If President Barack Obama hoped to make criminal justice reform part of his legacy as the nation’s first African-American commander in chief, his ambitious plan to grant early release to tens of thousands of nonviolent drug offenders hasn’t lived up to its promise. Nearly two years after announcing his clemency program, there is a deluge of unprocessed cases and a high rate of application rejection, Reuters reported.
More than 8,000 cases out of more than 44,000 federal inmates who applied for early release have not made it to the U.S. Department of Justice for processing, lawyers working on the program told Reuters. Another 9,000 cases are still pending at the Justice Department for varying reasons, including lack of program staffing, according to the federal agency's own records.
Last fall, dozens among the 187 inmates who had had their sentences commuted were released in a push to highlight Obama’s reform efforts. But that number is far below the thousands that justice reform advocates hoped to get released and a small fraction of the 2.2 million people behind bars in the U.S., which has the world's highest incarceration rate.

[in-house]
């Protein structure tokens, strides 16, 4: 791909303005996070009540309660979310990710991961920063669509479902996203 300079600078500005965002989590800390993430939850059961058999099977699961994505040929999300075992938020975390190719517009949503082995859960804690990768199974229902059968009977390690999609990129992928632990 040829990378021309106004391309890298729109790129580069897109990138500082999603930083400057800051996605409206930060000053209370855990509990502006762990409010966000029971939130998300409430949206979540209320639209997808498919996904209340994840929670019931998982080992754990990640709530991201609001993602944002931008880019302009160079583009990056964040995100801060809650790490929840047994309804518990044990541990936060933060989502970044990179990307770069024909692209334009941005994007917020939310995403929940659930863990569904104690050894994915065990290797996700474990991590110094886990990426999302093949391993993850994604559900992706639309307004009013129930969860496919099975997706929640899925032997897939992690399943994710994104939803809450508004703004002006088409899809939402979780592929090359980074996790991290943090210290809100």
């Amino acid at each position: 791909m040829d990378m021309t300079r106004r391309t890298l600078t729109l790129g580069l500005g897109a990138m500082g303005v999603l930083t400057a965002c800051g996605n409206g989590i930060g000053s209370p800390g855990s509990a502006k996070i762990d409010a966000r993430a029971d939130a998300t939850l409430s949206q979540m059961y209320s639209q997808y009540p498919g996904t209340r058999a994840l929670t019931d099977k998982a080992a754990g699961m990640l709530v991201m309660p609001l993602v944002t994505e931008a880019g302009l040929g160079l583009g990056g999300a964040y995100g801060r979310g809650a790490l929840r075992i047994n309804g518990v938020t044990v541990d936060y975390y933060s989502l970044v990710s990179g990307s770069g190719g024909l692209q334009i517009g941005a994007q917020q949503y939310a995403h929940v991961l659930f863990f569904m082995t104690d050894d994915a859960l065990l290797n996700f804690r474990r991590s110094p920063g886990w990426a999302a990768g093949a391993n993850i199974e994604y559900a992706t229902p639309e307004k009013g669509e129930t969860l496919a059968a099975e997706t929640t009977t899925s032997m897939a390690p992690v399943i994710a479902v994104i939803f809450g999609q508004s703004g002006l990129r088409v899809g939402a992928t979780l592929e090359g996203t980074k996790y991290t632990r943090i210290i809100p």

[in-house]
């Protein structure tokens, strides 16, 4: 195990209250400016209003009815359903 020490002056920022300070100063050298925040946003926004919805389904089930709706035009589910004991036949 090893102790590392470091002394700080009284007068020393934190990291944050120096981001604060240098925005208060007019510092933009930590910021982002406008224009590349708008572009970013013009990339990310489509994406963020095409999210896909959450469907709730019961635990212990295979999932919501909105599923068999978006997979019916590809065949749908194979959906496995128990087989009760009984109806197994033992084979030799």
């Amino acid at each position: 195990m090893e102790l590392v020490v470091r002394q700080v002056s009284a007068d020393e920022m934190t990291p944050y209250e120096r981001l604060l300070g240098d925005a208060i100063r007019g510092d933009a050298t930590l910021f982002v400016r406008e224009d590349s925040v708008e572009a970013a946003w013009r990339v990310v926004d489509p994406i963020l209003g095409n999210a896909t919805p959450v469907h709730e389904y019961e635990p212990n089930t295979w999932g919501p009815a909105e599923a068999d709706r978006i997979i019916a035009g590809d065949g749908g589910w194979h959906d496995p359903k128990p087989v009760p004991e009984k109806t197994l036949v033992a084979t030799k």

The Obama administration said it planned to take action on all of the clemency applications before the president leaves office in January. His program will automatically expire then.
The DOJ has said clemency lawyers are simply not working fast enough to submit eligible applicants. But criminal justice experts say the Obama administration deserves much of the blame because it has not allocated enough resources and staffing to help the lawyers, many of whom are working on a pro bono basis.
“It’s unfair to criticize the volunteer group that you asked to help,” Rachel Barkow, a criminal law professor at New York University, told Reuters. The DOJ declined to comment when asked for its response to such criticism.
Numerous applications have been rejected, according to clemency lawyer groups. About 25,000 of the 34,000 applications received were thrown out for failing to meet the program’s criteria. Applicants must not have a record of violence or ties to a gang or drug cartels, and must maintain good behavior in prison and complete at least 10 years of their sentences.